Google TV: An amalgamation of TV and the Web unveiled

By Kshitij Sobti Published Date
21 - May - 2010
| Last Updated
21 - May - 2010
Google TV: An amalgamation of TV and the Web unveiled

The rumours have been going around for a while now, so no one need be surprised, but Google has made finally its foray from the small screen to the big screen, with the new Google TV.

So what is Google TV?

Google TV is an effort to finally bring the Web to the TV set. Certainly the idea of having web content on your TV is not a new one, but with the backing of web giant like Google, and with the support of electronics manufacturers such as Logitech and Sony, this project is certainly more ambitious than any in the past.

Many manufacturers have in the past created products, such as set-top boxes which provide an internet experience on the TV, and devices such as the PS3 and XBOX allow for a web experience on your device. However web sites have never been designed with TV sets in mind, and most of the HD video on the web is wasted on our small computer screens. Web content viewed on a TV screen will usually be unusable. Imaging reading a 10pt font from 6 feet away! ON the other hand that 1080p HD video on YouTube, does it really deserve to play in a small window in your browser? Or even full screen on a mere 19” - 22” screen? Especially when you have that HDTV around in the other room?

What Google wants to bring to the TV experience is the power and flexibility of the web, but in a form factor which can really be enjoyed on such screens. With the web on your TV, Google aims to make watching your TV a social experience. Shocked by that latest episode of LOST, tweet about it right now, while you watch!

Because nowadays we want to watch stuff which has a little more personal relevance, not just recorded theatrics but moments from the lives of those we know. And because no matter how many million dollars they spend in making the next Bond film, or Avatar 2, people are still going to laugh themselves silly over a video of a baby panda sneezing, or a monkey sniffing its butt.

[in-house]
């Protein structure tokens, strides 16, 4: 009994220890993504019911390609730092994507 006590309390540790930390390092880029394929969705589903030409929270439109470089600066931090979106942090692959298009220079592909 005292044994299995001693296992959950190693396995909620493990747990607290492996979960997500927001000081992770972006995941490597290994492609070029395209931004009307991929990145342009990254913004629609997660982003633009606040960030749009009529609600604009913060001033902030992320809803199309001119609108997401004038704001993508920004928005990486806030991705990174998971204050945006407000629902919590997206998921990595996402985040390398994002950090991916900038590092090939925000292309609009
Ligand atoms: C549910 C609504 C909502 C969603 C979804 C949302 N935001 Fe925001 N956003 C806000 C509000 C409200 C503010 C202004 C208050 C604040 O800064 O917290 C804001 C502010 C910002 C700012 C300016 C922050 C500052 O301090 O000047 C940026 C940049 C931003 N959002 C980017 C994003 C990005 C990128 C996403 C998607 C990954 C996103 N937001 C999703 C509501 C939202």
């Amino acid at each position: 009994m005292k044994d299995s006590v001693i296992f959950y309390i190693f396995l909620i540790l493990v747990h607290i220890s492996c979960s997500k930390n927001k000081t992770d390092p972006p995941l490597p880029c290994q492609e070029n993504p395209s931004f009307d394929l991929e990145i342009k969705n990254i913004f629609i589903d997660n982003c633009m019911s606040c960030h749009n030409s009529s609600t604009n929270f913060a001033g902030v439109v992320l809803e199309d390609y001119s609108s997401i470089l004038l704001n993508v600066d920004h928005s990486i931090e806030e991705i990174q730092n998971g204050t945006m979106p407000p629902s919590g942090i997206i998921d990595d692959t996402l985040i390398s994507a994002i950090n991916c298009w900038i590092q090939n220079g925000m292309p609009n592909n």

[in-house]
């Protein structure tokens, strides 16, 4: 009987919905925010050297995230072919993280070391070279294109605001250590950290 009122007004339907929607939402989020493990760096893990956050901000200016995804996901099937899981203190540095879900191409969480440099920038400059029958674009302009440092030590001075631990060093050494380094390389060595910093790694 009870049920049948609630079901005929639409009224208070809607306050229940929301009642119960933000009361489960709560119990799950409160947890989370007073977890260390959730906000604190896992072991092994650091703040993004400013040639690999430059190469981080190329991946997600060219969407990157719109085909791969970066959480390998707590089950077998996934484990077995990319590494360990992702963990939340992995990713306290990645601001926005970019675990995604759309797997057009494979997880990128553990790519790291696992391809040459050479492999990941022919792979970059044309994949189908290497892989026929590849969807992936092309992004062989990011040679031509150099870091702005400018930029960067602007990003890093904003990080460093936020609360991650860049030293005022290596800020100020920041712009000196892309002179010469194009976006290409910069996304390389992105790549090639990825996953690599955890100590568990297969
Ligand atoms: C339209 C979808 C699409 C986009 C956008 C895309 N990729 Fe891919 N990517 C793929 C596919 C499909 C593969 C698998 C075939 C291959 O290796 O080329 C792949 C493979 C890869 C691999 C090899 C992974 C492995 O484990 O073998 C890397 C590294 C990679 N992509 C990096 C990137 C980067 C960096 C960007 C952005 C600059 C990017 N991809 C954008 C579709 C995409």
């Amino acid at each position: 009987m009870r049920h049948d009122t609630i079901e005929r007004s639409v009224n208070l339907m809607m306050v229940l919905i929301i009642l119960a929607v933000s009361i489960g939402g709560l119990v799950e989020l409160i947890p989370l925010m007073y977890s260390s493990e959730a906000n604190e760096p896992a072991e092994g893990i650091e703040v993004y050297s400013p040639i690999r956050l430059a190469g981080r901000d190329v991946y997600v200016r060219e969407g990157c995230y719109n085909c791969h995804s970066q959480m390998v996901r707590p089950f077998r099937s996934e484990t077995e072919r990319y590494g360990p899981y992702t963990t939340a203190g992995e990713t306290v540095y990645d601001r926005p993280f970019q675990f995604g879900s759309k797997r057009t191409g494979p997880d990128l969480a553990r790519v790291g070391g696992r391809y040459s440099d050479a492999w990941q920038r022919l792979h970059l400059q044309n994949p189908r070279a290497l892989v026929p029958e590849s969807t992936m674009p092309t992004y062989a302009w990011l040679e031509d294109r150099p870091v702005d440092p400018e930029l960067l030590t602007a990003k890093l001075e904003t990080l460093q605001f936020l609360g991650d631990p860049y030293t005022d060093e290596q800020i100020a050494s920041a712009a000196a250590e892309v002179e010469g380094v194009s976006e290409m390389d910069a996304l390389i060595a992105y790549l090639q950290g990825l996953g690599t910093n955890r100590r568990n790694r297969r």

When one browses Flickr or Picasa on their TV, they shouldn’t have to move a tiny nearly invisible cursor on a 40-inch screen from a couple feet away. Most would simply want to be able to browse this content with simple navigational controls.

Google TV also brings the power of search to your TV set. Why change channels when you can search them! With the millions of “channels” available on the internet, it is no longer feasible to consider browsing the TV an option. Simply search for what you are looking for in the embedded browser, and you will see content from your subscribed channels.

Openness is another aspect of the web that Google wants to promote with Google TV. In that effort, Google TV will be based on the open-source Android OS with the Google Chrome browser. Google is encouraging websites to start considering TVs as possible web interfaces, and keep that in mind while designing content.

Google is also embracing Adobe Flash in their Chrome browser for TVs. These TV and set-top boxes will feature Adobe Flash Player 10.1 with support for hardware accelerated playback of video content on the web.

Not only will websites be able to create web content optimized for TV sets, but also applications for the TVs running Android. Google will soon release a TV API and SDK for developing Android applications designed for TV sets, and the Android Market shall host such applications.

Google has even posted guidelines for developers to keep in mind while developing content and applications for this new medium.

To bring this to realization, Google has tied up with Sony, which will be making TV sets and Blu-Ray players which include support for Google TV; and Logitech, which will release set-top boxes for use with current TVs.

Unfortunately, despite all this we must wake to the reality that we live in India; where the definition of is still far from being able to even watch a 360p YouTube video without buffering pauses. While in recent times we have seen some great accomplishments, such as 50Mbps lines by Airtel, and up to 20Mbps by MTNL, these are still too far out of reach of mainstream customers.

Good news for the rest of the world though. Television needed more than just a push up in the resolution of the content, but also the quality and relevance. Google TV seems to be an effort which gives it just the right push.

Watch the following video by Google showcasing Google TV: